2 tablespoons butter
1 medium sweet onion, diced
5 full-sized red-skinned potatoes, peeled
1 8-oz block cream cheese or farmer’s cheese
8 oz sharp cheddar cheese, shredded
Salt and pepper
Melt butter in a medium sautée pan. Once butter is melted, add the diced onion. Let onions fry in medium heat, stirring occasionally, until cooked to your liking. I like to caramelize my onions, which takes a good 40 to 45 minutes of frying and stirring over medium heat. They will turn a deep caramel brown when they are finished. Set cooked onions aside.
Meanwhile, place peeled potatoes in a pot and fill with water to cover by about 1 to 2 inches. Salt the water with a generous handful of salt. Set the pot over medium-high heat and allow it to come to a boil. Boil potatoes until they are completely tender when pierced with a knife or fork. Depending on the size of your potatoes, it could take as long as 20 minutes or so.
Drain the potatoes and return to the pot. Break them up with a potato masher, then, while still hot, add the shredded cheddar cheese and the cream (or farmer’s) cheese. Mash the cheeses and the potatoes together, making sure to work out as many lumps as you can. If any large lumps remain, then simply don’t avoid stuffing them into your pierogies. Once mashed and smooth, scrape the cooked onions (and the butter in the pan) into the pot and stir to combine. Taste the filling. Most of your flavor is going to come from this potato and cheese mixture, so make sure to season well to your taste with salt and pepper. Allow to cool completely before assembling pierogies.
1 batch pierogie dough
1 batch potato-and-cheese filling (or sauerkraut, or whatever your heart desires)
1 sweet onion, diced
plenty of butter
Take the prepared pierogie dough out of the fridge. If it is too firm to work immediately, allow to rest for 15 to 25 minutes on the counter before rolling. Have some extra flour handy to prevent your dough from sticking to the counter. From here you have two options for rolling and cutting out rounds for your dough.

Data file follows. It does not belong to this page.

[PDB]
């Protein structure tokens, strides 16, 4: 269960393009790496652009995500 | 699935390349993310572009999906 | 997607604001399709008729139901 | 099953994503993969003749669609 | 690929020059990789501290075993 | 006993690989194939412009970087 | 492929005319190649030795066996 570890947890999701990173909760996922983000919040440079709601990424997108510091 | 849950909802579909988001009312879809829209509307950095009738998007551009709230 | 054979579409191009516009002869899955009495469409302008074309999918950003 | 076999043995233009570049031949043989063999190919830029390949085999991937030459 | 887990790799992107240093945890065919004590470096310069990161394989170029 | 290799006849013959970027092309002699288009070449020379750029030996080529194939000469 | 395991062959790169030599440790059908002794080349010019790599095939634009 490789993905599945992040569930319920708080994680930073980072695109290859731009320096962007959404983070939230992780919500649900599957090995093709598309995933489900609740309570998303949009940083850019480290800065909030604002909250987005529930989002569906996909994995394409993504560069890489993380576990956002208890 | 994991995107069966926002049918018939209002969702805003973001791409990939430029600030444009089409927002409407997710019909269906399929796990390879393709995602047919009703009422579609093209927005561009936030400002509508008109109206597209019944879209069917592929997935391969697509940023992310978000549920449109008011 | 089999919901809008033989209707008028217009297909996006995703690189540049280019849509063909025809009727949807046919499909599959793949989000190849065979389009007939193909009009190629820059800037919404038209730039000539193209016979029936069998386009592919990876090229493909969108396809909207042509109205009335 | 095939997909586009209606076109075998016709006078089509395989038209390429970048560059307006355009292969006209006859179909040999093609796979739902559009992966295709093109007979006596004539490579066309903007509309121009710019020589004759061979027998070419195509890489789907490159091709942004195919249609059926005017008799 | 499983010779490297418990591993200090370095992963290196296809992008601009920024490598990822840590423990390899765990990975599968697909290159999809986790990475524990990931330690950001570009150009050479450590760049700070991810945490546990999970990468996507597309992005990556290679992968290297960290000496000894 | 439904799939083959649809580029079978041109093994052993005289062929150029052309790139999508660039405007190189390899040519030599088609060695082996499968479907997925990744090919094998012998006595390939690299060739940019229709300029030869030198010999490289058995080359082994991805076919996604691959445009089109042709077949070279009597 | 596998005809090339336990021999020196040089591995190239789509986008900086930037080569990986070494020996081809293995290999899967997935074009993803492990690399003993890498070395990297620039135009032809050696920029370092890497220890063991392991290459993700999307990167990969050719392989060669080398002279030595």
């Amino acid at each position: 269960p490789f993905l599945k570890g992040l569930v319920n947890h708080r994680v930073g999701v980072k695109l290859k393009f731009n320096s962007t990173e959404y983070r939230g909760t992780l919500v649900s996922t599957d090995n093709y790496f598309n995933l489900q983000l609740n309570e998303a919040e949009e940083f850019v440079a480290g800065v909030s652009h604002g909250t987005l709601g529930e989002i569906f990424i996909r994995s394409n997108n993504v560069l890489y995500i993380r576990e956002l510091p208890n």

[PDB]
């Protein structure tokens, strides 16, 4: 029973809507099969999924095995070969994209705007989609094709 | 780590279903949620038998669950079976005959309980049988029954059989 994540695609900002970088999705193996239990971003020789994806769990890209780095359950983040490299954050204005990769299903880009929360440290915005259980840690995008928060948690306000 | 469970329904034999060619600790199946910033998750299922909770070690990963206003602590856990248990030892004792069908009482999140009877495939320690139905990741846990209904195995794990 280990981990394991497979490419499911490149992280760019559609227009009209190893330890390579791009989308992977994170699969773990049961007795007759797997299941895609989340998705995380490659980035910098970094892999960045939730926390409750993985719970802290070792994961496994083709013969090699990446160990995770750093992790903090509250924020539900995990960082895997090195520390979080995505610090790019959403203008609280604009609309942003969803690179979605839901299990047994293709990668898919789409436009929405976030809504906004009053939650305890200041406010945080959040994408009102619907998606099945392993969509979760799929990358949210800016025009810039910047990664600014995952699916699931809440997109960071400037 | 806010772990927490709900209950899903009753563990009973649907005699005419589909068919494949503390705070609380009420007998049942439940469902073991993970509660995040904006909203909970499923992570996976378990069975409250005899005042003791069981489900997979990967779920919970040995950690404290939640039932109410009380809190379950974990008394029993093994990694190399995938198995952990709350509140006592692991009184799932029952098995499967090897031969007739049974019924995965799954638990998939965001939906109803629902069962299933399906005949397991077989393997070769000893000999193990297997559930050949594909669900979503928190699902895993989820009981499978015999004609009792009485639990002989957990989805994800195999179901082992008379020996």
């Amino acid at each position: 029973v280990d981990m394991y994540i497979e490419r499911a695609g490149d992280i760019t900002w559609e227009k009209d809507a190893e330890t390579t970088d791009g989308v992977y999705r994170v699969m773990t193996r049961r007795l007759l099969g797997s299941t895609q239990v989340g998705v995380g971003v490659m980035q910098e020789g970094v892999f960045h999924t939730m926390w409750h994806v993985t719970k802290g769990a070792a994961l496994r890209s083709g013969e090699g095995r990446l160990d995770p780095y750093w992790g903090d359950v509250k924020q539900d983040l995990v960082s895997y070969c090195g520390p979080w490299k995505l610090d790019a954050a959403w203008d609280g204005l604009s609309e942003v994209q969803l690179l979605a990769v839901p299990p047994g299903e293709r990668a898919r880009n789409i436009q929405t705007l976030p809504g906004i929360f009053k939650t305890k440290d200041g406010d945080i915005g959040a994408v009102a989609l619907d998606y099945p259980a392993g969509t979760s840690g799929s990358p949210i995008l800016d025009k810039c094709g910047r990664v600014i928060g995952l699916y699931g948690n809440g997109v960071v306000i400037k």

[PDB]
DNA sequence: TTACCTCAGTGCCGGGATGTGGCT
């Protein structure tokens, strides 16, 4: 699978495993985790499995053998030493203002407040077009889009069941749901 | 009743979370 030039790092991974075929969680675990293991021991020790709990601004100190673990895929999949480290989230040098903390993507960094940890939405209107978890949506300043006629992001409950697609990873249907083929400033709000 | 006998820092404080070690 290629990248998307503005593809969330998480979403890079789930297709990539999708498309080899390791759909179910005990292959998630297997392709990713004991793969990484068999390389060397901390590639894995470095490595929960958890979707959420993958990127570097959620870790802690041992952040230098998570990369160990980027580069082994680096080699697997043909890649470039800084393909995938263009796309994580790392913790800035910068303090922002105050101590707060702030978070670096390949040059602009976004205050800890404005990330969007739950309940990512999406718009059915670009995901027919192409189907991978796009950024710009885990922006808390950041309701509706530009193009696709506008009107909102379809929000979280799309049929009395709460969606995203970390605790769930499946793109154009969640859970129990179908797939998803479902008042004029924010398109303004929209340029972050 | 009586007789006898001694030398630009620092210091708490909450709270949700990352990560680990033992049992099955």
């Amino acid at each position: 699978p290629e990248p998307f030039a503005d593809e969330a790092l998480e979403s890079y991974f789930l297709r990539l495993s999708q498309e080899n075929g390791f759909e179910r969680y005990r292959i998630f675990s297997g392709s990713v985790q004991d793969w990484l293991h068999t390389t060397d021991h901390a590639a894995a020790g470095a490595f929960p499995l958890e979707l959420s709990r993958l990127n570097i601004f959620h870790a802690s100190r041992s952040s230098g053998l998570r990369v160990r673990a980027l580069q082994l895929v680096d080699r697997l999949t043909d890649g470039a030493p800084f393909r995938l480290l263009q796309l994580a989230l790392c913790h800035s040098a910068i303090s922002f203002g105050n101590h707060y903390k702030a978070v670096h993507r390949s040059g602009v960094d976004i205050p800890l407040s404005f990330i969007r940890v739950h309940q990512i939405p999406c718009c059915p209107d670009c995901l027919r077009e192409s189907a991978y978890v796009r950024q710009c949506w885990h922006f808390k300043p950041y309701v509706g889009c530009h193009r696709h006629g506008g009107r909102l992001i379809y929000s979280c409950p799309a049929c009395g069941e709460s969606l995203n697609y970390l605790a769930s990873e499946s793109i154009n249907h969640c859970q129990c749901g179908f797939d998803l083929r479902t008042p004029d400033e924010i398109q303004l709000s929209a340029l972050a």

The more straightforward, common method is to roll out large pieces of dough as thin as you can get it on a lightly floured surface. You should be able to see a patterned tablecloth through the dough. Take a glass or a biscuit cutter and cut out rounds. Place about 1 teaspoon to 1 tablespoon (remember, these are extremely thin and delicate pierogies, so you will not be able to stretch the dough much more than it’s already stretched! Use less filling than you think you will need to prevent breakage) into the center of each round. Fold the dough around the filling and crimp it shut with your fingers or the tines of a fork. set aside on a baking sheet lined with lightly greased parchment paper to prevent sticking. You may gather and reroll the scraps to make more pierogies.
To eliminate waste, I simply pull off small (about tablespoon-sized, if not smaller) pieces of dough and roll/press them into wafer thin rounds. Your pierogies will not be quite as uniform with this method, but you will not have to deal with scraps that get too tough and too dry to work with. I tend to use my fingers to press the round into a translucent, round sheet and fight dough elasticity, place the filling in the center, and crimp it shut. This method will probably take a little bit longer than the roll-and-cut method, but the pierogies they yield are excellent. The choice of method is yours.
Once pierogies are assembled, save the rest of your filling for another use or eat it straight from the pot. Prepare another pot of salted boiling water on the stove. Boil the pierogies in small batches, about 10 to 15 at a time depending on the size of the pot. When the pierogies float to the surface, they are done. It should only take about 2 minutes. Remove from the water with a slotted spoon and continue with the next batch.
You can always eat them boiled, but my family always fries them. If you wish to fry your pierogies, take out a large pan and melt some butter over medium heat. I start with half a stick. Add your diced onion to the pan and cook until caramelized, another 40 minutes. Remove onions to a bowl, but do not wash the pan. Refresh the pan with more butter if necessary and fry your pierogies, maybe 6 to 8 at a time (do not crowd them), for 2 to 5 minutes on each side or until browned. Remove pierogies to a serving platter and repeat with the remaining dumplings.
Dot caramelized onions over pierogies on the serving platter. Serve immediately or at room temperature with sour cream on the side. Pierogies also keep and reheat well for up to 5 days… if they manage to last past day one in your household.